At the same time, though, it wasn’t all destruction a nd disillusionment during that summer of the beta test. Some players proved less interested in killing than they were in crafting, becoming armorers and blacksmiths, jewelers and merchants, chefs and bankers and real-estate agents. Players cooked food and sold it from booths in the center of the cities or earned a (virtual) living as tour guides, leading groups of people on treks to scenic but dangerous corners of the world. Enterprising wizards set up a sort of long-distance bus service, opening up magical portals to shuttle their fellow players instantly from one side of the world to another for a fee. Many of the surprises of the beta period were just the kind the MUDders had been hoping to see, emerging from the raw simulational affordances of the environment. “[Players] used the ability to dye clothing to make uniforms for their guilds,” says Raph Koster, “and they [held] weddings with coordinated bridesmaids dresses. They started holding sporting events. They founded theater troupes and taverns and police forces.” The agents of chaos may have been perpetually beating at the door, but there was a measure of civilization appearing in virtual Britannia as well.

Or rather in the virtual Britannias. One of the most frustrating compromises the creators had to make was necessitated by, as compromises usually are in game development, the practical limitations of the technology they had to hand. There was no way that any one of the servers they possessed could contain the number of players the beta test had attracted. So, there had to be two virtual Britannias rather than just one, the precursors to many more that would follow. Both Garriott and Koster have claimed to be the one who came up with the word “shards” as a name for these separate servers, each housing its own initially identical but quickly diverging version of Britannia. The name was grounded in the lore of the very early days of Ultima. In Ultima I back in 1981, the player had shattered the Gem of Immortality, the key to the power of that game’s villain, the evil wizard Mondain. It was claimed now that each of the jewel’s shards had contained a copy of the world of Britannia, and that these were the duplicate worlds inhabited by the players of Ultima Online. Rather amusingly, the word “shard” has since become a generalized term for separate but equal server instances, co-opted not only by other MMORPGs but by administrators of large de-centralized online databases of many stripes, most of which have nothing to do with games.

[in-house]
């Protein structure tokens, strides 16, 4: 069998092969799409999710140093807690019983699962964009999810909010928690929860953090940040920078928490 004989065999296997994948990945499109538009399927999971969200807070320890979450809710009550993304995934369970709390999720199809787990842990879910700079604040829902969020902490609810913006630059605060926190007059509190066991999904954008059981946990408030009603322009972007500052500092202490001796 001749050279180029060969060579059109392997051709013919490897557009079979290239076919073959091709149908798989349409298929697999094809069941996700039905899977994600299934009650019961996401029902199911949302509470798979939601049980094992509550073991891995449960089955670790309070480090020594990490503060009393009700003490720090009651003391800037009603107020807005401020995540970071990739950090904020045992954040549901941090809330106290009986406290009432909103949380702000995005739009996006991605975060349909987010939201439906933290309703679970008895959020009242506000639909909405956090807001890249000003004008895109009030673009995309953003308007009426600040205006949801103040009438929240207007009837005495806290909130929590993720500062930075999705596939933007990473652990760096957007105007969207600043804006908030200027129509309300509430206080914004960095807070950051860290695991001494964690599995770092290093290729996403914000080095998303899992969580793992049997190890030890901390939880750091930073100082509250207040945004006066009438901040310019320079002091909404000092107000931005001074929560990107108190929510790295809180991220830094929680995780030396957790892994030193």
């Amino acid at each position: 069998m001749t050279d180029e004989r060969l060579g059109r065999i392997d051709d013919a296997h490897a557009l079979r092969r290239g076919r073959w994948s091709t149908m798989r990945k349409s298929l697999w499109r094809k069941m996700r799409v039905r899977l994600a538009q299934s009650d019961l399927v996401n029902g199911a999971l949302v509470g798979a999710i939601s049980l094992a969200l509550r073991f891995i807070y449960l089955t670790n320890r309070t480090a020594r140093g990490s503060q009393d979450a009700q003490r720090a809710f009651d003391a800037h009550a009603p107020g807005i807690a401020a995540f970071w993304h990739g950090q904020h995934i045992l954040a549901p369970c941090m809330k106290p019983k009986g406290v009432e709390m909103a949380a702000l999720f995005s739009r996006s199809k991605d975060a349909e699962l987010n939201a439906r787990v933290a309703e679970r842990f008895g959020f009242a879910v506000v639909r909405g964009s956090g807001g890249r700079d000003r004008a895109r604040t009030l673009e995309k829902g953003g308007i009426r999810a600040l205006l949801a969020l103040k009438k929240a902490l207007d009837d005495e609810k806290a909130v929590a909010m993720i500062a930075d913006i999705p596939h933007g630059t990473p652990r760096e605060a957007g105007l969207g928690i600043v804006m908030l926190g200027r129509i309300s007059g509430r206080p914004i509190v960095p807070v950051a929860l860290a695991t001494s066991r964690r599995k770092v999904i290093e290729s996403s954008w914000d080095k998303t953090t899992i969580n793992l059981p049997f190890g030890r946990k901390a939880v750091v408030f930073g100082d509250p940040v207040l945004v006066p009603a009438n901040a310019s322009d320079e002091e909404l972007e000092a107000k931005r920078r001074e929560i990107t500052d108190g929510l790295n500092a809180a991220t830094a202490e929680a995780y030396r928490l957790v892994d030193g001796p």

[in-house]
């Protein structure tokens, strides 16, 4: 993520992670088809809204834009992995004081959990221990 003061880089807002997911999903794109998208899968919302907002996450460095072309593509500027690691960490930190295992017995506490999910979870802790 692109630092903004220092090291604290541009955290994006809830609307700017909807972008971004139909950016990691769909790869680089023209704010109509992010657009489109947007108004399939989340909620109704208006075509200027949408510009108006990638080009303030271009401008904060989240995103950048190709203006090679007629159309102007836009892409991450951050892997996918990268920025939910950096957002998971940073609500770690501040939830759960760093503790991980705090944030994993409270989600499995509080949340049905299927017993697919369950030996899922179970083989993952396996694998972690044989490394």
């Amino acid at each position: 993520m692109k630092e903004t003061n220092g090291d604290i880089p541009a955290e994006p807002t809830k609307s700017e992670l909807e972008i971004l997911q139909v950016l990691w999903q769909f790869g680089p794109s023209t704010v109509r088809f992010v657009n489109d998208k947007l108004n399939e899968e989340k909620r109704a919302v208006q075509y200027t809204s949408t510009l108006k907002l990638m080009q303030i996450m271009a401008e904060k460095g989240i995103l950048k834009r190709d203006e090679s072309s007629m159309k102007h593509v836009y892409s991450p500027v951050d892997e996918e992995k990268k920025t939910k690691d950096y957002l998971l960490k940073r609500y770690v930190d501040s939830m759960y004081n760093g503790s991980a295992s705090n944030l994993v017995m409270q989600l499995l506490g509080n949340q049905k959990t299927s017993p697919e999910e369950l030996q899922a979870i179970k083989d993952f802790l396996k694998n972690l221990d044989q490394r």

Each shard could host about 2500 players at once. In these days when the nation’s Internet infrastructure was still in a relatively unrefined state, such that latency tended to increase almost linearly with distance, the shards were named after their real-world locations — there was one on each coast in the beginning, named “Atlantic” and “Pacific” — and players were encouraged to choose the server closest to them if at all possible. (Such concerns would become less pressing as the years went by, but to this day Ultima Online has continued the practice of naming its virtual Britannias after the locations of the servers in the real world.)